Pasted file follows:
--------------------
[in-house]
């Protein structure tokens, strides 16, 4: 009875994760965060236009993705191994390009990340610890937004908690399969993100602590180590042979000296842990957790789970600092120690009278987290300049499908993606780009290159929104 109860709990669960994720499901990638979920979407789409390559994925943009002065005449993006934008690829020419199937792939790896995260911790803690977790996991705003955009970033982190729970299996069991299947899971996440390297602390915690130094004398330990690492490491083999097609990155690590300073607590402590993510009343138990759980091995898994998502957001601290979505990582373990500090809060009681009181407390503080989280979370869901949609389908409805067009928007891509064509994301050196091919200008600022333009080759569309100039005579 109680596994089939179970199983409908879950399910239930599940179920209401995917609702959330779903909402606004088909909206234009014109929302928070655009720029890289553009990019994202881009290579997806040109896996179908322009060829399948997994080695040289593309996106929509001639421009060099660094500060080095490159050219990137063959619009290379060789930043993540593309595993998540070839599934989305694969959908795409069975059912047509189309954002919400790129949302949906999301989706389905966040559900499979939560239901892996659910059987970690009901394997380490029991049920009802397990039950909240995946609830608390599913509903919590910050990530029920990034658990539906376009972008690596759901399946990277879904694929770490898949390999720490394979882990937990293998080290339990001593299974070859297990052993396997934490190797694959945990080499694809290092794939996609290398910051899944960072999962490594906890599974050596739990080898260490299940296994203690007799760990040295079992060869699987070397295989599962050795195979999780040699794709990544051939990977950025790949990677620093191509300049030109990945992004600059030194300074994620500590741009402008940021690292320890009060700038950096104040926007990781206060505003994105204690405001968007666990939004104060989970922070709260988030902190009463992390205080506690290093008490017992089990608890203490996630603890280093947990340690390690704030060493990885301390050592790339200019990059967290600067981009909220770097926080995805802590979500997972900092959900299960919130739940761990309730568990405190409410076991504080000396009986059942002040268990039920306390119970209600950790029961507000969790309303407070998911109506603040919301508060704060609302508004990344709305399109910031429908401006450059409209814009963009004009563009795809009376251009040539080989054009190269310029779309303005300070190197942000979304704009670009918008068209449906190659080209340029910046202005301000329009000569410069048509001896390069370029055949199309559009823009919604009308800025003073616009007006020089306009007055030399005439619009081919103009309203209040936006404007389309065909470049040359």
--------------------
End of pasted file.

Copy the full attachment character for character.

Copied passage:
[in-house]
């Protein structure tokens, strides 16, 4: 009875994760965060236009993705191994390009990340610890937004908690399969993100602590180590042979000296842990957790789970600092120690009278987290300049499908993606780009290159929104 109860709990669960994720499901990638979920979407789409390559994925943009002065005449993006934008690829020419199937792939790896995260911790803690977790996991705003955009970033982190729970299996069991299947899971996440390297602390915690130094004398330990690492490491083999097609990155690590300073607590402590993510009343138990759980091995898994998502957001601290979505990582373990500090809060009681009181407390503080989280979370869901949609389908409805067009928007891509064509994301050196091919200008600022333009080759569309100039005579 109680596994089939179970199983409908879950399910239930599940179920209401995917609702959330779903909402606004088909909206234009014109929302928070655009720029890289553009990019994202881009290579997806040109896996179908322009060829399948997994080695040289593309996106929509001639421009060099660094500060080095490159050219990137063959619009290379060789930043993540593309595993998540070839599934989305694969959908795409069975059912047509189309954002919400790129949302949906999301989706389905966040559900499979939560239901892996659910059987970690009901394997380490029991049920009802397990039950909240995946609830608390599913509903919590910050990530029920990034658990539906376009972008690596759901399946990277879904694929770490898949390999720490394979882990937990293998080290339990001593299974070859297990052993396997934490190797694959945990080499694809290092794939996609290398910051899944960072999962490594906890599974050596739990080898260490299940296994203690007799760990040295079992060869699987070397295989599962050795195979999780040699794709990544051939990977950025790949990677620093191509300049030109990945992004600059030194300074994620500590741009402008940021690292320890009060700038950096104040926007990781206060505003994105204690405001968007666990939004104060989970922070709260988030902190009463992390205080506690290093008490017992089990608890203490996630603890280093947990340690390690704030060493990885301390050592790339200019990059967290600067981009909220770097926080995805802590979500997972900092959900299960919130739940761990309730568990405190409410076991504080000396009986059942002040268990039920306390119970209600950790029961507000969790309303407070998911109506603040919301508060704060609302508004990344709305399109910031429908401006450059409209814009963009004009563009795809009376251009040539080989054009190269310029779309303005300070190197942000979304704009670009918008068209449906190659080209340029910046202005301000329009000569410069048509001896390069370029055949199309559009823009919604009308800025003073616009007006020089306009007055030399005439619009081919103009309203209040936006404007389309065909470049040359």